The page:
From left: David Warshofsky, Salma Hayek, Jay Duplass and Connie Britton play guests at a dinner party at which polite conversation turns into confrontation in “Beatriz at Dinner.” (Lacey Terrell/Roadside Attractions)
Movie critic

Salma Hayek is virtually unrecognizable in “Beatriz at Dinner,” a sad-eyed parable in which she plays a massage therapist and healer in Southern California whose car breaks down at the home of a wealthy client, pushing her into an Alice-like plunge through the looking glass of race and class, friendship and professionalism, and liberal earnestness and hypocrisy.

As the movie opens, Hayek’s title character can be seen praying in front of a shrine that includes photos of her ancestors and a beloved pet goat, whose untimely demise plays an unlikely role in the day that unfolds. After seeing clients at a clinic for cancer treatment, she makes her way to a house call in Newport Beach, where her client Cathy (Connie Britton) lives in a sprawling McMansion with her husband, Grant (David Warshofsky). When Beatriz’s car goes on the blink, Cathy insists she attend the small dinner party they’re throwing to celebrate a recent real estate deal that Grant has struck with a developer named Doug Strutt (John Lithgow) and a young legal eagle named Alex (Jay Duplass).

What ensues is an awkward evening that only gets weirder as Beatriz, emboldened by several glasses of wine, confronts the assembled guests with their unexamined privilege and, when it comes to the aptly named Strutt, predatory pursuit of wealth and comfort. In contrast to the brittle, superficial tribe she has temporarily infiltrated, Beatriz is a hugger, a deep empath and, when aroused, a fierce teller-of-truth-to-power. In a way, she’s Wonder Woman’s modern-day Mexican American cousin, a woman who can’t witness injustice or pain without doing something about it, even if it’s only to raise an anguished cry.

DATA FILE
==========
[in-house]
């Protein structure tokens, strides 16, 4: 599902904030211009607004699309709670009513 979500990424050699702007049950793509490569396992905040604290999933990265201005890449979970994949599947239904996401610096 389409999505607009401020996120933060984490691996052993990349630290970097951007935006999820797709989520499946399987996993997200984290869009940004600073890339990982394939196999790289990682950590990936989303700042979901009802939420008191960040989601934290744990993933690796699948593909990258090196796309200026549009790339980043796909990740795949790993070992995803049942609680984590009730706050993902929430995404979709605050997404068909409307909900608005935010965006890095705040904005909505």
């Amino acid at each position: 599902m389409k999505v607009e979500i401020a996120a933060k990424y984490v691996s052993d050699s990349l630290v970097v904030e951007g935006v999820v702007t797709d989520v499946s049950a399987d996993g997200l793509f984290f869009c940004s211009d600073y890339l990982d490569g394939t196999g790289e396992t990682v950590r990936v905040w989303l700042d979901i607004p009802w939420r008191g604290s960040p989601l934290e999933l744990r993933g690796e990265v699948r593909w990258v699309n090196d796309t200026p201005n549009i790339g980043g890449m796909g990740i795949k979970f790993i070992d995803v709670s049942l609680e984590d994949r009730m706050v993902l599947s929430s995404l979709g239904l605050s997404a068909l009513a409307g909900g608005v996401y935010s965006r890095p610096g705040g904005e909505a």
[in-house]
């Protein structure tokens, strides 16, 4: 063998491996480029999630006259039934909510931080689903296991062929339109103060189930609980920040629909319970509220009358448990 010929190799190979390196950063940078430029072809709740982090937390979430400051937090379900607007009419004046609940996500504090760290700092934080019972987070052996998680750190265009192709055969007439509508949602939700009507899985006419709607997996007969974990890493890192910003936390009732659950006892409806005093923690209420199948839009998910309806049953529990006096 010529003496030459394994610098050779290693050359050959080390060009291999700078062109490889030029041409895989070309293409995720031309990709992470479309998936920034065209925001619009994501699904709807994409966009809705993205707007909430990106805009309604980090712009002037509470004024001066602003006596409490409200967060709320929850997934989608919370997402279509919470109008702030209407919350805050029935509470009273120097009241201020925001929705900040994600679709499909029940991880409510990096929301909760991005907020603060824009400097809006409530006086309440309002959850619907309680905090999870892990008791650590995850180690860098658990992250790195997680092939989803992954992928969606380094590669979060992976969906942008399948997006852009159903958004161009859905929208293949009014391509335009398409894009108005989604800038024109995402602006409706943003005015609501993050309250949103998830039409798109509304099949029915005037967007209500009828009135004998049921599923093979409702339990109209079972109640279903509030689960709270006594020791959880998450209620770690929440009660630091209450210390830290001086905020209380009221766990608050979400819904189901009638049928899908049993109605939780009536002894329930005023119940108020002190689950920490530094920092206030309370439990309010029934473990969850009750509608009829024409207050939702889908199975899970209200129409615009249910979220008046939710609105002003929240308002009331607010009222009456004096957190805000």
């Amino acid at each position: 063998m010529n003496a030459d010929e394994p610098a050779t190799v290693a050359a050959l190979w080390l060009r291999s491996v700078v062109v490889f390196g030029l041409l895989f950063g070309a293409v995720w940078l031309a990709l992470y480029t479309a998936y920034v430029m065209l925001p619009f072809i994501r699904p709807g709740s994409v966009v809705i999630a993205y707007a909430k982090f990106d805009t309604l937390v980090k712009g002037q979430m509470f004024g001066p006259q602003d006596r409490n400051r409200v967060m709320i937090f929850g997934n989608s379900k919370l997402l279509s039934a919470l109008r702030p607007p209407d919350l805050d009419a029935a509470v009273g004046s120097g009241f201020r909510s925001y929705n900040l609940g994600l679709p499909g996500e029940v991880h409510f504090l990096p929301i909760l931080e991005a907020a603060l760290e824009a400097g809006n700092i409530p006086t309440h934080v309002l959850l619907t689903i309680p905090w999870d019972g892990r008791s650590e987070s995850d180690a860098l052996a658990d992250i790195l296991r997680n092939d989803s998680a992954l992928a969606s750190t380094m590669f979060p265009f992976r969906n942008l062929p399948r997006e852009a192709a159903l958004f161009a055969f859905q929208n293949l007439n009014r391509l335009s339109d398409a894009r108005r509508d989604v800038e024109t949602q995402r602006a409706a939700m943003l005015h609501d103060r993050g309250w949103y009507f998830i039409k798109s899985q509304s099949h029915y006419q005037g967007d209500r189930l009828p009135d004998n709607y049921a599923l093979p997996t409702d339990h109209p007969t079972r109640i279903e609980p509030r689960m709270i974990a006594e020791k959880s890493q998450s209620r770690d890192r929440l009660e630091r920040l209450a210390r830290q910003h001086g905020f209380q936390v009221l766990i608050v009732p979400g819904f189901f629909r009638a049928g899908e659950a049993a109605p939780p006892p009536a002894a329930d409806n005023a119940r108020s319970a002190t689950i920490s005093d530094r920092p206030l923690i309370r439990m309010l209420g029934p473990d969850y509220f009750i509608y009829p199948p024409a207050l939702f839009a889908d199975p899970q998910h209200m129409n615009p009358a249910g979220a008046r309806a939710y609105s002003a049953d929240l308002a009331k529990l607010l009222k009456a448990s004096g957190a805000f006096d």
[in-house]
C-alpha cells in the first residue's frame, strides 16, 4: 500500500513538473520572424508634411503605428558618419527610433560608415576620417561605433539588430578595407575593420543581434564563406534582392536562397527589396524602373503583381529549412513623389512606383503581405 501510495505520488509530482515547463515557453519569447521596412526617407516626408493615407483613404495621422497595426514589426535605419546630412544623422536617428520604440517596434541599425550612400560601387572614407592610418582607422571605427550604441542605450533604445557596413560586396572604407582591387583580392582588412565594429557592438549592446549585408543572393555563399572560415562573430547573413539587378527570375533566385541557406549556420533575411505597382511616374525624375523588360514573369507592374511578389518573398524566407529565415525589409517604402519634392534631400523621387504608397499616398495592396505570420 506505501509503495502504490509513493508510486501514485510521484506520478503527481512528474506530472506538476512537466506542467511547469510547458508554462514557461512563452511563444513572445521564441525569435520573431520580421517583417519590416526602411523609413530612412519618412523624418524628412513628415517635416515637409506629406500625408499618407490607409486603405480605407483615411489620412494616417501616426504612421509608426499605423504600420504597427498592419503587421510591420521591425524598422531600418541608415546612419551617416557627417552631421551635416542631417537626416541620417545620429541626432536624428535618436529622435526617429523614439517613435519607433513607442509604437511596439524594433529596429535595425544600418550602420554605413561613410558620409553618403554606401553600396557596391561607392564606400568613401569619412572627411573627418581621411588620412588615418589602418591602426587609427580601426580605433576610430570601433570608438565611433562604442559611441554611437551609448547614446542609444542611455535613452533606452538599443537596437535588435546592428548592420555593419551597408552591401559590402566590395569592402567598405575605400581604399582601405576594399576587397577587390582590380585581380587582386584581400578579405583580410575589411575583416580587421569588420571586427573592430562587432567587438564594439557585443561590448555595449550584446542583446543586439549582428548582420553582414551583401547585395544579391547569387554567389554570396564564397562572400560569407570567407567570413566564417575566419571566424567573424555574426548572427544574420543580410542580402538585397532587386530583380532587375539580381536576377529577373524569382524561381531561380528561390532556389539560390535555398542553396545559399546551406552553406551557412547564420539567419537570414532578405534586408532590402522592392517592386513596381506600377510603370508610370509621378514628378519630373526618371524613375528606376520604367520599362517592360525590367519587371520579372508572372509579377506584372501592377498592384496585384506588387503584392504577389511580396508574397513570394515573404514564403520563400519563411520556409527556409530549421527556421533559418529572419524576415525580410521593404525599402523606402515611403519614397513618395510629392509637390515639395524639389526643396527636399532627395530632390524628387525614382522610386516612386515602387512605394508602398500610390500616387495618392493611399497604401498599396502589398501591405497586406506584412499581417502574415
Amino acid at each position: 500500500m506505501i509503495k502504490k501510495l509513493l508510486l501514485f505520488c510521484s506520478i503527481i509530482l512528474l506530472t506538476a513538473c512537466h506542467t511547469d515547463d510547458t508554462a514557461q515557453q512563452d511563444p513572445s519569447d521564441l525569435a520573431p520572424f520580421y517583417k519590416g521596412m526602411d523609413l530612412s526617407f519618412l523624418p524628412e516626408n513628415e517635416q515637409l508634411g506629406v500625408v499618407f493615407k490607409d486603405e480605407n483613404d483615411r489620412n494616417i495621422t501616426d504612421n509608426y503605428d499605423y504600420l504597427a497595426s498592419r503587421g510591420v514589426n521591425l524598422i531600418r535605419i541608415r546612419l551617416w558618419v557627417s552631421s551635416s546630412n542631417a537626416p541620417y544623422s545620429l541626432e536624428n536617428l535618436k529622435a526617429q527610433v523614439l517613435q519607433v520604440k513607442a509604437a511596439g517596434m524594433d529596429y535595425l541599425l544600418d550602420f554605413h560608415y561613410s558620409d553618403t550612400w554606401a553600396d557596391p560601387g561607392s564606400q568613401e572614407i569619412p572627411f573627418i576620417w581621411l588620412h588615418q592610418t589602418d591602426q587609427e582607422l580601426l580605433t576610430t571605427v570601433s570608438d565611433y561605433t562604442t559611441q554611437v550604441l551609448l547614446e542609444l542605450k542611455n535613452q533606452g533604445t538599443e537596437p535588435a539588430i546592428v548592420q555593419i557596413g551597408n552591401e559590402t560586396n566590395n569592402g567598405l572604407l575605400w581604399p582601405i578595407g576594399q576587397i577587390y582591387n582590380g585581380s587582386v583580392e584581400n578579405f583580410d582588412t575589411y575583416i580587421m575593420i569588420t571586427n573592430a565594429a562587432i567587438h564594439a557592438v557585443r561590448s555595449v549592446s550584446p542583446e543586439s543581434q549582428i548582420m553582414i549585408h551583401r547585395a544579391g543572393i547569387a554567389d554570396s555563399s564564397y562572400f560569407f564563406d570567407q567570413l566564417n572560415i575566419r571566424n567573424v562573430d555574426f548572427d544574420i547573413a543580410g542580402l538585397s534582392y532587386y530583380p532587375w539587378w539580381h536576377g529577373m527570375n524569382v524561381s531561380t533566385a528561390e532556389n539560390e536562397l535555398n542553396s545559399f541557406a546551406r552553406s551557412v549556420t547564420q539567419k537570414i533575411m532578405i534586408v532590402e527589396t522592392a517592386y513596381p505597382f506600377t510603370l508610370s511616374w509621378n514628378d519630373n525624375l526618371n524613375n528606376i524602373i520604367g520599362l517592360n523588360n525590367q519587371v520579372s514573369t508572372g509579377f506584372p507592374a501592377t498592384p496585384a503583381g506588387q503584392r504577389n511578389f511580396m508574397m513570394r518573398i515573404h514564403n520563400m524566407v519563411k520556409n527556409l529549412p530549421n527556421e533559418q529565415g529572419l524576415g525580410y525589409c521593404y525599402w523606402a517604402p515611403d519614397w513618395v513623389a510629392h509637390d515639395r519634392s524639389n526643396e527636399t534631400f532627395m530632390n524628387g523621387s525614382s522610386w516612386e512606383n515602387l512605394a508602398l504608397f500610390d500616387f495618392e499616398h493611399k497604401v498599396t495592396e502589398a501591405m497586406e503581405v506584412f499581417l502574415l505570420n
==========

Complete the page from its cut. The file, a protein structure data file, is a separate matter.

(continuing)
Written by Mike White and directed by Miguel Arteta, “Beatriz at Dinner” is suffused with the same Bressonlike sense of stoic humanism that has characterized their past work together, including “Chuck & Buck” and “The Good Girl.” Here, Arteta styles and photographs Hayek to resemble Maria Falconetti in Carl Theodor Dreyer’s “The Passion of Joan of Arc,” her limpid eyes and iconlike features taking on the contours of a holy martyr who only grows more enraptured the less she is understood.

As touching as Hayek’s performance is, “Beatriz at Dinner” too often forsakes nuance for caricature, especially when it comes to Strutt, who emerges as the one person who comprehends and even applauds Beatriz’s chutzpah, but who ultimately feels more like a convenient billboard than a fully realized, contradictory character. Similarly, the rest of the dinner guests, who include wives played by Chloë Sevigny and Amy Landecker, never come into focus as individuals. Rather, they’re a well-dressed, indistinct mass of insensitivity and cluelessness. “Beatriz at Dinner” is a delicate, mournful, mystical little movie about the porous membrane that defines all our bubbles, and how tenuous its surface tension can be when severely tested. Once it pops, comedy or tragedy — or maybe clarity — are sure to ensue. In “Beatriz at Dinner,” it turns out to be a little bit of all three.

R. At area theaters. Contains obscenity and a scene of violence. In English and some Spanish with subtitles. 83 minutes.